# piecewise continuously differentiable path homotopy with fixed endpoints

Let $$U$$ be an open set in $$\mathbb{C}$$. Let $$f_0, f_1:[a,b] \rightarrow U$$ be (path) homotopic piecewise continuously differentiable functions with a homotopy $$H$$ and the additional property $$f_0(a) = f_1(a)$$, $$f_0(b) = f_1(b)$$. Is it possible to find a piecewise continuously differentiable homotopy $$\tilde{H}:[a,b] \times [0,1] \rightarrow U$$ between $$f_0$$ and $$f_1$$ such that $$(*) \quad \tilde{H}(a, t) = f_0(a) = f_1(a),\quad \tilde{H}(b, t) = f_0(b) = f_1(b)$$ for all $$t \in [0,1]$$?

We know that finding a homotopy without ensuring the property $$(*)$$ is possible, since we can use the compactness of $$H([a,b] \times [0,1])$$ to find an $$\epsilon > 0$$ such that the $$\epsilon$$-neighbour of $$H([a,b] \times [0,1])$$ is contained in $$U$$. And from there we can just approximate $$H$$ using another continuously differentiable function $$H'$$ to the point that $$\sup_{s,t}||H(s,t) - H'(s,t)|| < \epsilon.$$ Lastly, we glue the homotopy $$H'$$ with some linear homotopes from $$f_0(t)$$ to $$H(t, 0)$$ and $$f_1(t)$$ to $$H(t,1)$$. Hence we get a continuously differentiable homotopy but still likely without the property $$(*)$$.

How do we find $$\tilde{H}$$? Is it possible to modify $$H$$ to get $$\tilde{H}$$? Or do we need another approach?

• What assumptions are given regarding the domain and range of $H$ in your post? In the context of your first two sentences it seemed clear that $H : [a,b] \times [0,1] \to U$, but then the later paragraph seems not to assume that. However, if you simply meant $H : [a,b] \times [0,1] \to \mathbb C$ then I would say that $H$ plays little role in your problem, because all paths in $\mathbb C$ are homotopic in $\mathbb C$. So it's hard to figure out what you're really asking... Apr 29, 2023 at 15:15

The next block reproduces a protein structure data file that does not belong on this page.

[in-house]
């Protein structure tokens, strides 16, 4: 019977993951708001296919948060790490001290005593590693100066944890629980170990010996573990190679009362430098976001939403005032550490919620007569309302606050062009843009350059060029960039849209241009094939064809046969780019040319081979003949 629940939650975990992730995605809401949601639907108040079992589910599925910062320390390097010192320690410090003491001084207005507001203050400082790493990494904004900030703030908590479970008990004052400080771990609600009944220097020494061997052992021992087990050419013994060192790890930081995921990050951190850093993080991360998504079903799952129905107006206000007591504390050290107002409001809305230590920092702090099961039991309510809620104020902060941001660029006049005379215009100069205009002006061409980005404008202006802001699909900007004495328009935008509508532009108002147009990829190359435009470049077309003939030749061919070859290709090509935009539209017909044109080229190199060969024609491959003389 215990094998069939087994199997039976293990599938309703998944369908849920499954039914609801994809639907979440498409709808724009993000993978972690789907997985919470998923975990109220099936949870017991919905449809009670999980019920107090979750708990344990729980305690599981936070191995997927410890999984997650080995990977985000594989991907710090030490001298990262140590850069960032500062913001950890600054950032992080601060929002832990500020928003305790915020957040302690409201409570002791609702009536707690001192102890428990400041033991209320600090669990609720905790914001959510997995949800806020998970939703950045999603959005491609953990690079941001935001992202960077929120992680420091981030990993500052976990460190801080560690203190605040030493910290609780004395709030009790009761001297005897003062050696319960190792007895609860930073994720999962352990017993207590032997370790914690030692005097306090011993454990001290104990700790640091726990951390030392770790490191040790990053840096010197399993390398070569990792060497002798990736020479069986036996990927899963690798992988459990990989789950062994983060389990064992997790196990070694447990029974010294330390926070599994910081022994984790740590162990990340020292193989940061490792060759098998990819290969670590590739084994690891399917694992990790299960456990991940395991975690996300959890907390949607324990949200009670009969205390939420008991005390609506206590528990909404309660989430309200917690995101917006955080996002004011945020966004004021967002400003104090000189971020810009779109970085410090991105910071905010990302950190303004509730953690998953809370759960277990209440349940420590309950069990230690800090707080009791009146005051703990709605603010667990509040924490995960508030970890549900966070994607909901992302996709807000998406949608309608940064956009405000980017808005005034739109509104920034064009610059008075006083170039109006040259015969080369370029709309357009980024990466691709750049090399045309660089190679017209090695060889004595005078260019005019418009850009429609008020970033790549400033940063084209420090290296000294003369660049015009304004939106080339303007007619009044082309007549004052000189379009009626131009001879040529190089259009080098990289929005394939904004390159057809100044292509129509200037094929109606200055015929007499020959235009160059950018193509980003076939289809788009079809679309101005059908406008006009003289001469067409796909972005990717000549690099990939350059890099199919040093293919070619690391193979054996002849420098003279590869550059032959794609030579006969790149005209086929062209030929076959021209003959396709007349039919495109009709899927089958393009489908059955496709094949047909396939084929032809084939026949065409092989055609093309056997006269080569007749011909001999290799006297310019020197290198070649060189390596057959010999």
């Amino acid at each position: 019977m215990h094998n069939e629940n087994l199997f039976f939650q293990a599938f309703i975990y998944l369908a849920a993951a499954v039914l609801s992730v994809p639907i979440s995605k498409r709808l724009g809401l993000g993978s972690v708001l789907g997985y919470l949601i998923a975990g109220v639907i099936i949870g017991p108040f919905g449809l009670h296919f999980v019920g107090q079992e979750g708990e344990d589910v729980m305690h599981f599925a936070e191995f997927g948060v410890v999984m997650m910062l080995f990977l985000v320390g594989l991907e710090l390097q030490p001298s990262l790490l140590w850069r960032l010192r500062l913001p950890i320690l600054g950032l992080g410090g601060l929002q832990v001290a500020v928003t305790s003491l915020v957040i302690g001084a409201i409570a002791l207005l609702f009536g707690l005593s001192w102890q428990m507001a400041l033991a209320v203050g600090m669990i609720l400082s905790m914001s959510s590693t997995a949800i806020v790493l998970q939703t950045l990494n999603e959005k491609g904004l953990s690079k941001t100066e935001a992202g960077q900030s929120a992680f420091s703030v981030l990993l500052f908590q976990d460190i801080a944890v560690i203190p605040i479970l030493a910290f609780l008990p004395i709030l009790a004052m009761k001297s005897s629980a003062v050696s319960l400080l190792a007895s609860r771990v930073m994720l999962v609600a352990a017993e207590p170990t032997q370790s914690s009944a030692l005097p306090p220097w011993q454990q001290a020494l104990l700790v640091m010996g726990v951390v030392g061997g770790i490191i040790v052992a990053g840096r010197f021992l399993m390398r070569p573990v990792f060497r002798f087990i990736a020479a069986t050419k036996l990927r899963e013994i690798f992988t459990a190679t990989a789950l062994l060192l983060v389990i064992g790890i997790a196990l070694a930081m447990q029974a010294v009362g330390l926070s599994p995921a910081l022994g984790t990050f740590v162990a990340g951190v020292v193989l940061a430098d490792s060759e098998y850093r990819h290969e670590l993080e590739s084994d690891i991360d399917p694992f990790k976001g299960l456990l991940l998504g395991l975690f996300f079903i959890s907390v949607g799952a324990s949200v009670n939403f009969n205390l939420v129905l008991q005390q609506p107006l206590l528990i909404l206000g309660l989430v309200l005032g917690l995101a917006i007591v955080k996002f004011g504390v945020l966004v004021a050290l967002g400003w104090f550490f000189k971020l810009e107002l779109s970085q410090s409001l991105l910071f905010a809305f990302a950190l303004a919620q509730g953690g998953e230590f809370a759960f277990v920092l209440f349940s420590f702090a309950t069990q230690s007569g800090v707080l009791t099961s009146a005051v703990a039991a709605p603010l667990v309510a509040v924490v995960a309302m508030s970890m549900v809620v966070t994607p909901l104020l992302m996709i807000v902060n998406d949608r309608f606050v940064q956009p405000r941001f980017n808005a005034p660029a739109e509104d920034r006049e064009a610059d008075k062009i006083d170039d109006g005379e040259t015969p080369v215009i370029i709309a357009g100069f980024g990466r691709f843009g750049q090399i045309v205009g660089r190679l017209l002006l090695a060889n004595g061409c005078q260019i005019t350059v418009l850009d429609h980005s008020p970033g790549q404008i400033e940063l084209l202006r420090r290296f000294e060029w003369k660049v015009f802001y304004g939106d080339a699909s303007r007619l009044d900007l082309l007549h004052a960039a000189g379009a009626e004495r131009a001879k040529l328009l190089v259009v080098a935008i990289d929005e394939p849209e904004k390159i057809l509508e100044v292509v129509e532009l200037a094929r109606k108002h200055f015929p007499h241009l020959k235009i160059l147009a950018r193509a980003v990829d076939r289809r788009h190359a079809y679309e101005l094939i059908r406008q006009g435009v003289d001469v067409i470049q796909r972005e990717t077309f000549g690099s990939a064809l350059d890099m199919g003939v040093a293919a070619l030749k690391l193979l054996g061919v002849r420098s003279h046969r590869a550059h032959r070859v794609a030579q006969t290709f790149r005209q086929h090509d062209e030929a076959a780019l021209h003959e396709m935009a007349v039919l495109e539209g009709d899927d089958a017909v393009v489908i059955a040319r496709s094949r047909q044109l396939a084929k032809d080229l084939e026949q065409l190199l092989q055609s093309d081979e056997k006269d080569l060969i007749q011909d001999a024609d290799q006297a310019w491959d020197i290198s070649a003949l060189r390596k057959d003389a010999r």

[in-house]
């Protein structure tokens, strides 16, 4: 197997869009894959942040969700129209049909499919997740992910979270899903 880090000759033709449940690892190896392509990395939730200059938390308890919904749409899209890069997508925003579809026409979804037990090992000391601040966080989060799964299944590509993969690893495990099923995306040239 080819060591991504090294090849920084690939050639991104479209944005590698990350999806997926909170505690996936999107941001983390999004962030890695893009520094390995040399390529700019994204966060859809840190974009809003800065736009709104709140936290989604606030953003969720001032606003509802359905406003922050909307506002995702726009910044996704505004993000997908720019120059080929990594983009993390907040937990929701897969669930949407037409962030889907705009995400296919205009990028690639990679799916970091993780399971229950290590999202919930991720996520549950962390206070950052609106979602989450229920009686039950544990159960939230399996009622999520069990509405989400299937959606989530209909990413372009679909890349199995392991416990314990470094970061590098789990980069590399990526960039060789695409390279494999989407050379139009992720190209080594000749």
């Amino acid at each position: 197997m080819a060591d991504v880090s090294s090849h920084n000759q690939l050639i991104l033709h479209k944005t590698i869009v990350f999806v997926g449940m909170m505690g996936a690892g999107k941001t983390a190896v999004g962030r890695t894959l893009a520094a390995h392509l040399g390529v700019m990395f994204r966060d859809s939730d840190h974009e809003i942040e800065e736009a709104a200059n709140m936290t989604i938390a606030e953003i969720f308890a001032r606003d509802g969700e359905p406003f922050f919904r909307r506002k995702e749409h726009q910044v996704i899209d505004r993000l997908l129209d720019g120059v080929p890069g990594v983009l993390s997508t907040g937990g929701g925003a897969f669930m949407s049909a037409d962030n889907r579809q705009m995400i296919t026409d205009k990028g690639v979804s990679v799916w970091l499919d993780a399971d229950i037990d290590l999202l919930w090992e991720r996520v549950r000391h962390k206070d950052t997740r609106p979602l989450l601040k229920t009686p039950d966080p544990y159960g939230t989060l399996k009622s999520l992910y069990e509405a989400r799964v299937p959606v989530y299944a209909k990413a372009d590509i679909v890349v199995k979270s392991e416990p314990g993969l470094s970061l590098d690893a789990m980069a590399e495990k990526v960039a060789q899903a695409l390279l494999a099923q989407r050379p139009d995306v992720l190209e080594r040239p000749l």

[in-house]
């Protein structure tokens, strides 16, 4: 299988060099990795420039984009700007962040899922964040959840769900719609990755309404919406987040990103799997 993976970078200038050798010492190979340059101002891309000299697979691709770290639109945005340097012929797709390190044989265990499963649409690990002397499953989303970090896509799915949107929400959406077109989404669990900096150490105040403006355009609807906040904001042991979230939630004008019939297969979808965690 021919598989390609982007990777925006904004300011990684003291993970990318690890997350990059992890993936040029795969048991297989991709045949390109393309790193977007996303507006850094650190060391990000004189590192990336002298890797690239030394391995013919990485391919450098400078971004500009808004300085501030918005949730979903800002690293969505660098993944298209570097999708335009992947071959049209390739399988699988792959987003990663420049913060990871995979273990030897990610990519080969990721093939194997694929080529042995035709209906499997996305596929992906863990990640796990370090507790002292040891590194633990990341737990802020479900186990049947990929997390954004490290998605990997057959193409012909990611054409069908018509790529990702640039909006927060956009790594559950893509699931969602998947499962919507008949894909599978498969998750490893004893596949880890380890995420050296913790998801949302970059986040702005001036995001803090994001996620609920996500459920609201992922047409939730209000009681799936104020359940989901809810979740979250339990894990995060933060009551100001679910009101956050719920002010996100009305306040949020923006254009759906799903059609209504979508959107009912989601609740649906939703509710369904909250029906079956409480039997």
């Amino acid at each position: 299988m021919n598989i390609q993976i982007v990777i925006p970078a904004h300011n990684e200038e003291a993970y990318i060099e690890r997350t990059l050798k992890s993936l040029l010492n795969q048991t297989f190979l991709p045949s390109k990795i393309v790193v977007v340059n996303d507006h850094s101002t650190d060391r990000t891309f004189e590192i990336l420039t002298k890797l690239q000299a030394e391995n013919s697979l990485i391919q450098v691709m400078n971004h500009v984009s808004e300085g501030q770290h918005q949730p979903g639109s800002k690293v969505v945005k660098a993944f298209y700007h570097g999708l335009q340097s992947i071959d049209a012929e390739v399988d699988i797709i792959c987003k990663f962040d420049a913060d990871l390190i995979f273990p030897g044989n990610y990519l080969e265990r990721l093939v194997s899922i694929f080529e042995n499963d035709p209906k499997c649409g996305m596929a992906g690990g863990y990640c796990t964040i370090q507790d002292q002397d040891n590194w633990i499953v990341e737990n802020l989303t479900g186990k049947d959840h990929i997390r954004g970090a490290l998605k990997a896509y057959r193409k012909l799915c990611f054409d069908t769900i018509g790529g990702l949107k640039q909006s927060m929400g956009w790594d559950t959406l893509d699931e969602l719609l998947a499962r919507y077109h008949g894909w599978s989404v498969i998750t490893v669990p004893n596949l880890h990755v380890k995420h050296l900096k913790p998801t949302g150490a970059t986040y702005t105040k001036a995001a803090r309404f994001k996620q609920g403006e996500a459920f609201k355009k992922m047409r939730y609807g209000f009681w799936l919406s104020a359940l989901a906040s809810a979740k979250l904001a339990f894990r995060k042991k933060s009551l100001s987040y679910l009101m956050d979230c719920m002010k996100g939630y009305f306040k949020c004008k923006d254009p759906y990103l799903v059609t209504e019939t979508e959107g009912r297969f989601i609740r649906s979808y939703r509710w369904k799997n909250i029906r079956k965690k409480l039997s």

• @LeeMosher I was talking about $U \subset \mathbb{C}$. Not all paths are homotopic in $\mathbb{C}$ if you also give conditions on the endpoints in order to call two paths homotopic Apr 29, 2023 at 16:42
• In that case you should hit the edit button to clear up two things in your post: to make the domain and range of $H$ explicit; and to emphasis the path homotopy concept which you did not mention in your post. Apr 29, 2023 at 17:57
• @LeeMosher the domain was always explicit, and in the post its said that $H$ is a homotopy with an additional restrictions on the endpoints $(*)$ which is the definition of path homotopy. I'm sorry I didn't mention the term path homotopy, I simply never used it, but will start to from now on. Apr 29, 2023 at 18:18
• Well, I'll try once more: is the homotopy $H$ given as $H : [a,b] \times [0,1] \to \mathbb C$? Or is it instead given as $H : [a,b] \times [0,1] \to U$? Apr 29, 2023 at 18:37

1. If you first arrange to satisfy condition (*) in the category of continuous homotopies in $$\Omega$$, you get a continuous map on $$D=[0,1]\times S^1$$ into $$\Omega$$ which by uniform continuity can be sampled on a triangular grid on $$D$$ and interpolated by a piece-wise linear map that still takes values in $$\Omega$$. Note that this map will satisfy the condition of being piece-wise differentiable. If you want the map to be even smoother than that and explictly constructed, you can look at splines (e.g. piecewise-polynomial maps.)